Based on this statutory language, courts have developed a two-step analysis to determine if a practice violates Section 2. First, courts ask whether the practice provides members of a particular race or color “less opportunity” than others “to participate in the political process and to elect representatives of their choice.” Second, the burden must be “caused by or linked to ‘social and historical conditions’ that have or currently produce discrimination.”
While the courts seem to agree on this two-prong approach to Section 2, in practice the lower courts have reached conflicting assessments of the validity of various laws. For instance, the Seventh Circuit upheld Wisconsin’s voter ID law against a Section 2 challenge, while the Fifth Circuit rejected Texas’s Voter ID law.
Most extreme, however, was the Ninth Circuit’s application of the two-prong test in Brnovich v. Democratic National Committee. In Brnovich, the en banc court held that Arizona’s “out-of-precinct” provision, which required voters to cast their ballots in the correct precinct, violated Section 2 of the Voting Rights Act.
The appellate court also struck Arizona’s ballot-harvesting ban that made it illegal for individuals to possess another person’s ballot, other than election officials, mail carriers, caregivers, family, or household members. In striking Arizona’s voting law, the Ninth Circuit focused heavily on the disparate impact of the challenged provision, as opposed to whether minority voters have an “equal opportunity” to vote.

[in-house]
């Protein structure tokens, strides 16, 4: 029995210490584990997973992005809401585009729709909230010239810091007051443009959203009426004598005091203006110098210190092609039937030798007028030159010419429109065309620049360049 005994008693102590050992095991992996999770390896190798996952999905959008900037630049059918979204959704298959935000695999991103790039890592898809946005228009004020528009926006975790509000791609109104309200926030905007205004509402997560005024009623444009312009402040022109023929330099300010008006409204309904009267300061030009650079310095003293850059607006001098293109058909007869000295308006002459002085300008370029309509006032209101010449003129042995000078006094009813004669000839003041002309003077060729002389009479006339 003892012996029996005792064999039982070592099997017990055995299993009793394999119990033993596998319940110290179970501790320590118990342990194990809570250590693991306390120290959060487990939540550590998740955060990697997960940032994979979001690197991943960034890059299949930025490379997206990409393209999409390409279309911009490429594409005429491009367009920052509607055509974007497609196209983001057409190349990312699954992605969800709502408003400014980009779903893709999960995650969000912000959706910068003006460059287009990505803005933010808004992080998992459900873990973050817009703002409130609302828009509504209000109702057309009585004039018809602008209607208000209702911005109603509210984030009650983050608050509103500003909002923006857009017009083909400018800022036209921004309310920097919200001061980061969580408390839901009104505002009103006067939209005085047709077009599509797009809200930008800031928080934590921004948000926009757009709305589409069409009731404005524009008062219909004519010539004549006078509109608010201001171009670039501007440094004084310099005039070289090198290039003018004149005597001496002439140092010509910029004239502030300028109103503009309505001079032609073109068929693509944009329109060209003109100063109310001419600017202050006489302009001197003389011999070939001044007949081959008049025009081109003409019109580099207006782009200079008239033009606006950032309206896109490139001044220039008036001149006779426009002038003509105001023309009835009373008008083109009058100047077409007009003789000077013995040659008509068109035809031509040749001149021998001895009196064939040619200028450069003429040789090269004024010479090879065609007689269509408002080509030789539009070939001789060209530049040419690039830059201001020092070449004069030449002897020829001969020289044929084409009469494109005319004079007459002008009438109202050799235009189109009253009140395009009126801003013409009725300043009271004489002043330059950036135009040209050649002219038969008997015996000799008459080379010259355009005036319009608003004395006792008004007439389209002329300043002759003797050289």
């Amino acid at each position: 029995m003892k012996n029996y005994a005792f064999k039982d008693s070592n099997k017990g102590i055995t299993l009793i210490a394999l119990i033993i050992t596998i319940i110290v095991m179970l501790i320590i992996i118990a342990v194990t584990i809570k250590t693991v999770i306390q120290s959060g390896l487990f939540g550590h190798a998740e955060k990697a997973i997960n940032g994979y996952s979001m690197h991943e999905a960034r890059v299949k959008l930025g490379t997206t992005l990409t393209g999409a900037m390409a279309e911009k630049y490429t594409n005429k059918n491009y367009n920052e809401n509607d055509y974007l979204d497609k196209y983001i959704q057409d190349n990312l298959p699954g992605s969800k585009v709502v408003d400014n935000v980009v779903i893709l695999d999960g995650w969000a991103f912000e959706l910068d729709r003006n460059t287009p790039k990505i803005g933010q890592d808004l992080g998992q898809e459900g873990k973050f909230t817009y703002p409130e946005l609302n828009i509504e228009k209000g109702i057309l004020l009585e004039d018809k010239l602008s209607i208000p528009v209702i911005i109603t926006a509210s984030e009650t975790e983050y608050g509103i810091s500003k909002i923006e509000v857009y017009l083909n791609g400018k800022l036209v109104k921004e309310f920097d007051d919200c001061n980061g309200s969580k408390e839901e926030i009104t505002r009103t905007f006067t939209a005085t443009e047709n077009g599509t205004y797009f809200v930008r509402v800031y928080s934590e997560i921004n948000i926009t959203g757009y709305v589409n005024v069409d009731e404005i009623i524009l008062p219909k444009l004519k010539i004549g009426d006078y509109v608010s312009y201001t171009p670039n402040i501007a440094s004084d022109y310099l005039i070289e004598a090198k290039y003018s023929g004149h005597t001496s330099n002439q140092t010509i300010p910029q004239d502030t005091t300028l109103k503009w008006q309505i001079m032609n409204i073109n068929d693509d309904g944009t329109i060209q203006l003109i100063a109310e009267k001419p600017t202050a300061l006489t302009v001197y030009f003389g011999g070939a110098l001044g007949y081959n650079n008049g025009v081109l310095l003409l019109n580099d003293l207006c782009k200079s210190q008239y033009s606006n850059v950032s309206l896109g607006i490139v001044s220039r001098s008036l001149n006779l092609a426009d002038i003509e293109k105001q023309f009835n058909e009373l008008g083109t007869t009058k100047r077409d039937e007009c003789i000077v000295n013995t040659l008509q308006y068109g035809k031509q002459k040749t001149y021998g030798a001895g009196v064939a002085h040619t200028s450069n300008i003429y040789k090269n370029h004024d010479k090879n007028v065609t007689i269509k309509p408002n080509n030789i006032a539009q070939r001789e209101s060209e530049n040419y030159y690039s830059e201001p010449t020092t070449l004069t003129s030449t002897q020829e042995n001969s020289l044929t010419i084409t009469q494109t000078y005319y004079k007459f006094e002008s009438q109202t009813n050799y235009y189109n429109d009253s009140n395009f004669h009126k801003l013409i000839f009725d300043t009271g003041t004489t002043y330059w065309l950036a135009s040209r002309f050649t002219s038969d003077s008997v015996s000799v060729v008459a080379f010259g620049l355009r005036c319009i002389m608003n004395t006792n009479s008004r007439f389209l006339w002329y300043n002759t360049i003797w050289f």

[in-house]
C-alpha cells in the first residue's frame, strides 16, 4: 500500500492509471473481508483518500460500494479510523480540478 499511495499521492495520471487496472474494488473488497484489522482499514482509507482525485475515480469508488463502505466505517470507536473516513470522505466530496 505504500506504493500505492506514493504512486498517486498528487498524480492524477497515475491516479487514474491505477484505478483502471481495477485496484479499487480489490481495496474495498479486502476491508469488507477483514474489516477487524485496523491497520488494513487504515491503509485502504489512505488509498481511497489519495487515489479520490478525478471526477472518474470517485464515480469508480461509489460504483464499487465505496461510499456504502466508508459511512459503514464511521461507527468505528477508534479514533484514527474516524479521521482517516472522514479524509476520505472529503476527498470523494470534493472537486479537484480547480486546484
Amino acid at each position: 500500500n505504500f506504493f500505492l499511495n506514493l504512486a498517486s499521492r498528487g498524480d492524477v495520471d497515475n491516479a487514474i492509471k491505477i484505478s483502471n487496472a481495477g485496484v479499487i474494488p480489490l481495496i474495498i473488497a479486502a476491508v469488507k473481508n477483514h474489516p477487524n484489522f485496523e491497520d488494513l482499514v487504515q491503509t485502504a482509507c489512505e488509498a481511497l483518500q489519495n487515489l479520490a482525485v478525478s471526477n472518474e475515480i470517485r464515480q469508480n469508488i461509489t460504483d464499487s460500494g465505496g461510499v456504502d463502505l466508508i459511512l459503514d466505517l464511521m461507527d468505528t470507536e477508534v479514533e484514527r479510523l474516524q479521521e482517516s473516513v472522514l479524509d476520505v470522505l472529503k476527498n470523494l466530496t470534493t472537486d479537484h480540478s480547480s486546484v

Brnovich is currently on appeal to the U.S. Supreme Court, and experienced court watchers expect the justices to reverse the Ninth Circuit and uphold Arizona’s voting laws. Beyond the bottom line in Brnovich, the Supreme Court will likely also define the appropriate standard for lower federal courts to apply in analyzing Section 2 claims.
While it is unclear what guidance the Supreme Court will provide or what standard the justices will adopt in Brnovich, it is likely the majority will stress that a mere disparate impact on voters is insufficient. Yet the gist of the DOJ’s entire lawsuit against Georgia is that select provisions of the Election Integrity Act impact black voters at a higher rate than white voters.
Specifically, the DOJ complains that black voters are “disproportionately burdened” by the challenged provisions of Georgia’s Election Integrity Act of 2021. And what exactly are those challenged provisions?